Pigeye Shark

The pigeye shark, or Java shark as it is sometimes referred to as, is a rare species of requiem shark. It is very similar in appearance to the bull shark, which has often led to confusion between the two.

Pigeye Shark Scientific Classification

Kingdom Animalia
Phylum Chordata
Class Chondrichthyes
Order Carcharhiniformes
Family Carcharhinidae
Genus Carcharhinus
Scientific Name C. amboinensis

Description

These sharks have very robust bodies, with a rounded snout and circular eyes. The largest fins the pigeye shark possesses are the first dorsal fin on its back and the pair of broad, falcate pectoral fins. There are dermal denticles all over the shark’s body, while inside its mouth, one can observe 11–13 upper and 10–12 lower tooth rows.

Pigeye sharks are grey dorsally and white ventrally, with a faint band distinguishing the two regions.

Where do they live

Due to this shark’s close resemblance to the bull shark, it has been hard to pinpoint the exact territories occupied by it. It lives in the coastal waters of Africa, Eurasia, and Oceania, with sightings in Australia, the Gulf of Aden, Indonesia, Madagascar, Nigeria, Pakistan, Papua New Guinea, Persian Gulf, South Africa, and Sri Lanka.

They live in coastal waters at a depth of 490 ft, preferring places with fine sediment and murky water.

Behavior

Hunting

As apex predators, these sharks hunt and feed on a wide variety of prey like angel sharks, cartilaginous fishes, catsharks, cephalopods, decapods, dolphins, eagle rays, gastropods, guitarfishes, requiem sharks, sea snakes, stingrays, and teleost fish like croakers, cutlassfishes, and flatfishes. They prefer hunting on the ocean floor and have even been observed feeding on whale carrion.

Social

Pigeye sharks are solitary, though sometimes several members of the same species have been spotted in the same territory.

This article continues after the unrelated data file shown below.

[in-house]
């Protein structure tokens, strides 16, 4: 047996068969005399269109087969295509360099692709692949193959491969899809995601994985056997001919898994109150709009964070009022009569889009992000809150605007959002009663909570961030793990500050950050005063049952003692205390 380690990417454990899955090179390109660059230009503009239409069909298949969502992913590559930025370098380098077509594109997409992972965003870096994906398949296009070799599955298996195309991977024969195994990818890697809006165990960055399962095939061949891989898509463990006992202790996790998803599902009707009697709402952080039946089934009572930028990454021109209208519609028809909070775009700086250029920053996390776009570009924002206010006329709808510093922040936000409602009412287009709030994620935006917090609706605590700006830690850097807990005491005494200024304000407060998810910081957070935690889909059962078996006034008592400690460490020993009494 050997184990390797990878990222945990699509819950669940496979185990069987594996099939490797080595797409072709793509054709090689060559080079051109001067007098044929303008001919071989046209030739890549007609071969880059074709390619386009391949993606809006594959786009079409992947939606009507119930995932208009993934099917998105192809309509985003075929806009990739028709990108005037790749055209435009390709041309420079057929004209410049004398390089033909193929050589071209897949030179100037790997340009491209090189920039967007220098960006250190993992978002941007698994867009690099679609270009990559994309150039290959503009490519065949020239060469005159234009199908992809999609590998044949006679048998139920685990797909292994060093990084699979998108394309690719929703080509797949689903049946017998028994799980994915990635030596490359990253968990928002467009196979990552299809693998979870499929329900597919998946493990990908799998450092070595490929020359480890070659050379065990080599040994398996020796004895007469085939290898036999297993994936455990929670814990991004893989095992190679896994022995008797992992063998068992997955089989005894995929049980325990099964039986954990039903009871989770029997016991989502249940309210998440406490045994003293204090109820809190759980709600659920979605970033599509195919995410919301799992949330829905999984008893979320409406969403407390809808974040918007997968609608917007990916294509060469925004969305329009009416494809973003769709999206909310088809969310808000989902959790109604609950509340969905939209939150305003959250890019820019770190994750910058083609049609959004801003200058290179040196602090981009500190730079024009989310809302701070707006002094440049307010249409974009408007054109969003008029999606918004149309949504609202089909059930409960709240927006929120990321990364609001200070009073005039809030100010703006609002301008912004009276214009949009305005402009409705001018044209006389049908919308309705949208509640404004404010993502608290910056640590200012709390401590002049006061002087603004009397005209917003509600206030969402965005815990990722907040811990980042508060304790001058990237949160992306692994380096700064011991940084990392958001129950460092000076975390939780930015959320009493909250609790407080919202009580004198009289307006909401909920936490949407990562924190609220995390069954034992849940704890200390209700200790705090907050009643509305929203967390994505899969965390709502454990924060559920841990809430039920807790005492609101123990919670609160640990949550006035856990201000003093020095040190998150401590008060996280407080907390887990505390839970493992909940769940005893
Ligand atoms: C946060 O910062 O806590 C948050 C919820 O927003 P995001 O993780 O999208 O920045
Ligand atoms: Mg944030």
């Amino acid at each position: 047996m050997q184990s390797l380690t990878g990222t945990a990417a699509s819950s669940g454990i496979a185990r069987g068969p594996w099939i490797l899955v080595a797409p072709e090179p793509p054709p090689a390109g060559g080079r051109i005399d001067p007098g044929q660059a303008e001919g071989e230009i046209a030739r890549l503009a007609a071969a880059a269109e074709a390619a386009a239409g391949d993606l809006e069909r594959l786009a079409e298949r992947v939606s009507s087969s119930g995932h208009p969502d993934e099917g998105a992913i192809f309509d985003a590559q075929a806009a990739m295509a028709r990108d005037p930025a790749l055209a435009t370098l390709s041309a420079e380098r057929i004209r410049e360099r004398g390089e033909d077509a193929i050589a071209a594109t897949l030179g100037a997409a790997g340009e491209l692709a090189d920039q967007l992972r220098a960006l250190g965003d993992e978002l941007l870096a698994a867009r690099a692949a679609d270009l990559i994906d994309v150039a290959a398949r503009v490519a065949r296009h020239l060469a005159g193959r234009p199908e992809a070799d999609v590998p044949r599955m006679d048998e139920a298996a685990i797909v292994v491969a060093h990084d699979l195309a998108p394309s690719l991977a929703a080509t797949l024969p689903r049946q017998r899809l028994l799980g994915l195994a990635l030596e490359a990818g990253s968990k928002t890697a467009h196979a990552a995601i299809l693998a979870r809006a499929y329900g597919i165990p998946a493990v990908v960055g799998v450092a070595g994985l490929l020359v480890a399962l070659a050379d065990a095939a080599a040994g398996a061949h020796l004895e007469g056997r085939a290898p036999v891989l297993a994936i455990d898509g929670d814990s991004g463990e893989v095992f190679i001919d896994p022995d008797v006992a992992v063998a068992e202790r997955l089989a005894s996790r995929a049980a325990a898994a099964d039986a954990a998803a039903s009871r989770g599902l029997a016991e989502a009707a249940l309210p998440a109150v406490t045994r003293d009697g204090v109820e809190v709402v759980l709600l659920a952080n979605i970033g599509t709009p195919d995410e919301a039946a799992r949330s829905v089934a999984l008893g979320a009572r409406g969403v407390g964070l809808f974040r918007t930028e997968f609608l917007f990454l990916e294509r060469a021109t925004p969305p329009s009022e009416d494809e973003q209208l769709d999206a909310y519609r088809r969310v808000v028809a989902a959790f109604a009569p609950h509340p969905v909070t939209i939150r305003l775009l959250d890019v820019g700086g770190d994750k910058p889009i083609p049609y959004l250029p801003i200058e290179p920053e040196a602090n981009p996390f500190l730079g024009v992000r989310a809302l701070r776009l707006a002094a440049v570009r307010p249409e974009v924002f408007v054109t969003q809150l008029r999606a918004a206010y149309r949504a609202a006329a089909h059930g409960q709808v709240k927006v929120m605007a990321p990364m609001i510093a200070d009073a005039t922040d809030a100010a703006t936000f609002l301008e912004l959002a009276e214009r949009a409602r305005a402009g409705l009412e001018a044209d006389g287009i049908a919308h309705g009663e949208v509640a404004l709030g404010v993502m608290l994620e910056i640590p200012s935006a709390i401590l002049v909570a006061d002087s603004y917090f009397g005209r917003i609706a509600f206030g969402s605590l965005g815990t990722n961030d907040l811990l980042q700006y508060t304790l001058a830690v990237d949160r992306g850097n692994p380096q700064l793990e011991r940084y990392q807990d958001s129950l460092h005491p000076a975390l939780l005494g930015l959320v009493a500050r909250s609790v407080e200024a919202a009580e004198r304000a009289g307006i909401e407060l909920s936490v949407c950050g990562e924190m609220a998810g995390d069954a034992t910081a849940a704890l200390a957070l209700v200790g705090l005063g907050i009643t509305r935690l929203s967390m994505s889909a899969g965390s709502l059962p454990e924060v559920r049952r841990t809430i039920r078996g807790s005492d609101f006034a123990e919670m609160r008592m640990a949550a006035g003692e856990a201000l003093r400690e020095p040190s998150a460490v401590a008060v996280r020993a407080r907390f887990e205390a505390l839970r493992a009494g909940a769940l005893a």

Migratory

Juvenile sharks will spend most of their time in shallow waters, swimming into the intertidal zone with the rising tide and depart when the tide recedes.

As for adults, they are not particularly migratory, remaining over a range of 12 miles. The longest recorded distance traveled by a specimen so far is 670 miles.

Reproductive

They are viviparous, giving birth to 3-7 pups, each around 30 inches long. The gestation period varies depending on the location, lasting 9 months in northern Australia and 12 in South Africa.

Sexual maturity is seen in females when they are 7.2 ft long and 13 years of age, while males do so when they are 6.9 ft long and 12 years old. On average, males live for 26 years, and females live for 30 years.

Adaptations

This shark has nictitating membranes protecting its eyelids and a powerful caudal fin that lets them steer itself.

Interactions with humans

While its large size makes it potentially deadly to humans, it does not appear to be as aggressive as the bull shark, with no reports of the pigeye shark attacking humans.

Consuming the flesh of this shark is quite risky as it has been known to accumulate ciguatera toxins. The most infamous incident regarding this comes from Manakara, Madagascar, where in November 1993, over 500 people were poisoned after consuming the meat of a pigeye shark, with 98 fatalities.

Due to its rarity rendering the shark susceptible to overfishing, the IUCN labels the pigeye shark as “Vulnerable” or “VU”.

Sources

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